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The Two Reasons Trump Is Stronger Than He Looks for 2024

He is not simply the Republican Party’s undisputed leader. He’s also indifferent about anything other than his own self-interest. They’re both political assets.

Those who believe Donald Trump’s influence on the Republican Party has been primarily negative are continuously on the lookout for indicators that it is fading.

In a piece for the Daily Beast, Matt Lewis sees several such indicators, ranging from empty seats at recent Trump events to the struggles of some of his endorsed candidates. National Journal author Josh Kraushaar believes Trump has given his party’s opponents an opportunity by backing former Senator David Perdue’s primary challenge to Georgia Governor Brian Kemp. They will free other Republicans from the obligation to remain supine in front of Trump if they assist Kemp in surviving it.

Many anti-Trump Republicans were encouraged by Glenn Youngkin’s victory in Virginia’s governor’s race in November, as it signaled that their party might reclaim some of the votes Trump repelled while keeping the ones he recruited.

The obvious bad news for Trump’s opponents — and this is something neither Lewis nor Kraushaar denies — is that Trump remains the party’s most powerful leader. The less visible bad news is that he is also more powerful than he appears.

This hidden strength exists for two reasons. The first has to do with Republican voters’ desire to win the election in 2024.

Anti-Trump Republicans will try to persuade them that if Trump is nominated again, they would lose to the Democrats.

Trump has consistently been unpopular, he lost re-election, and he has increasingly focused on his personal grievances rather than problems that directly affect the majority of voters.

A candidate’s political reputation is usually so seriously damaged after losing a presidential election, especially a re-election, that he can’t run again four years later. Trump’s delusion about winning a landslide in the last election only to have it stolen from him is partially about avoiding exile to loserdom.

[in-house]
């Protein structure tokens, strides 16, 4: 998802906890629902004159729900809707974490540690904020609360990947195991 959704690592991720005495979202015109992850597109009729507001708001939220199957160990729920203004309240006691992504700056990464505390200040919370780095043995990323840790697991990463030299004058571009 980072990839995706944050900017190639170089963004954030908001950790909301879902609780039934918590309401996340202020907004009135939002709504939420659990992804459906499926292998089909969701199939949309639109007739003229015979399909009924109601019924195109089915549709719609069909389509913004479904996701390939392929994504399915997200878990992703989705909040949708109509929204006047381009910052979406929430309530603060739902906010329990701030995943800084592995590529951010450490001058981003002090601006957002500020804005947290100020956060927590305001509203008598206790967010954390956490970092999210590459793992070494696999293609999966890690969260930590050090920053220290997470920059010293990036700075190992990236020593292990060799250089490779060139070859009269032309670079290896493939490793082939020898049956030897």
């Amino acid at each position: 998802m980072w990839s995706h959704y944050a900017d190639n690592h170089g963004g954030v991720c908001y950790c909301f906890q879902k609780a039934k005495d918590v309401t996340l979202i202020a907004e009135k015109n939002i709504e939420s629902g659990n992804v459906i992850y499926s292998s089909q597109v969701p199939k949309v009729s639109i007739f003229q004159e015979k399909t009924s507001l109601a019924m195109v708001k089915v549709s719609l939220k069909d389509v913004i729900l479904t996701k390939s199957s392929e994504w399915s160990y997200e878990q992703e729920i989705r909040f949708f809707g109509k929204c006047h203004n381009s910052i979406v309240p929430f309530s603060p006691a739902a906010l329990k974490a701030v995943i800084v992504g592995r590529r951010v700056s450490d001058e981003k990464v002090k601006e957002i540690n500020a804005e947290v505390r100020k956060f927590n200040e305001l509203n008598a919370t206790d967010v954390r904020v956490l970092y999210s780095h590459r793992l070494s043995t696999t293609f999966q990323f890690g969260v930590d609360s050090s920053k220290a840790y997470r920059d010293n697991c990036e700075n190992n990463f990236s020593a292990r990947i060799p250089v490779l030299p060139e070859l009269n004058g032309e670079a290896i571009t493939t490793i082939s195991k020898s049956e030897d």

But it’s not just 2020 myths that will persuade Republican voters that he’s a potential 2024 candidate. There’s also the fact that he’s a plausible presidential contender in 2024.

In a December Wall Street Journal survey, he was only one point behind Biden in a rematch. Last month, a different survey put Trump ahead by two points.

Of course, it’s still early, and Democrats’ popularity may be at an all-time low.

The main takeaway from these polls is that Trump isn’t a sure loser. If Democrats struggle in 2024, his fervent supporters and those who grudgingly prefer him to the Democrats may once again combine to give him an electoral majority.

The second reason Trump has more power over Republicans than appears is that the depth of his support is just as important as the breadth of his support. Some Republicans hoping for Trump’s downfall have found solace in polls showing that people are increasingly likely to identify as Republicans rather than Trump supporters. (Trump-first voters outnumbered Republican-first voters 59-30 in October 2020; this month, the split is 42-50.)

Let’s imagine the Trump-first number drops even lower, to 10% of right-leaning voters.  If Trump is willing and able to convince that 10% not to vote for Republican candidates he dislikes, Republicans won’t be able to win races in a lot of places. And we know he’s willing to do it.

Trump threatened to destroy the Republican Party by founding a new one on the last day of his presidency, according to ABC’s Jonathan Karl. That was two weeks after he had cost Republicans two Senate seats and, as a result, control of the chamber by attacking Georgia Republicans and casting doubt on the integrity of the electoral process.

Since then, Trump has openly stated that if Republicans do not “fix the Presidential Election Fraud of 2020,” Republican voters will not show up in 2022 or 2024, which may easily be seen as a threat against Republicans who do not believe in his landslide fantasy. If Kemp beats Perdue in the primary, Trump will almost certainly campaign against him in the general election without fear of a Democrat benefiting. If Kemp loses, Republicans searching for Trump lessons will focus on the end of his governorship rather than his primary victory.

In short, Trump is well-protected against the electability argument advanced by his Republican opponents, and he stands apart from his potential opponents in his indifference for anything other than his own self-interest. Whether you like it or not — and I don’t — these are two political assets for him that have a fair chance of sticking around.

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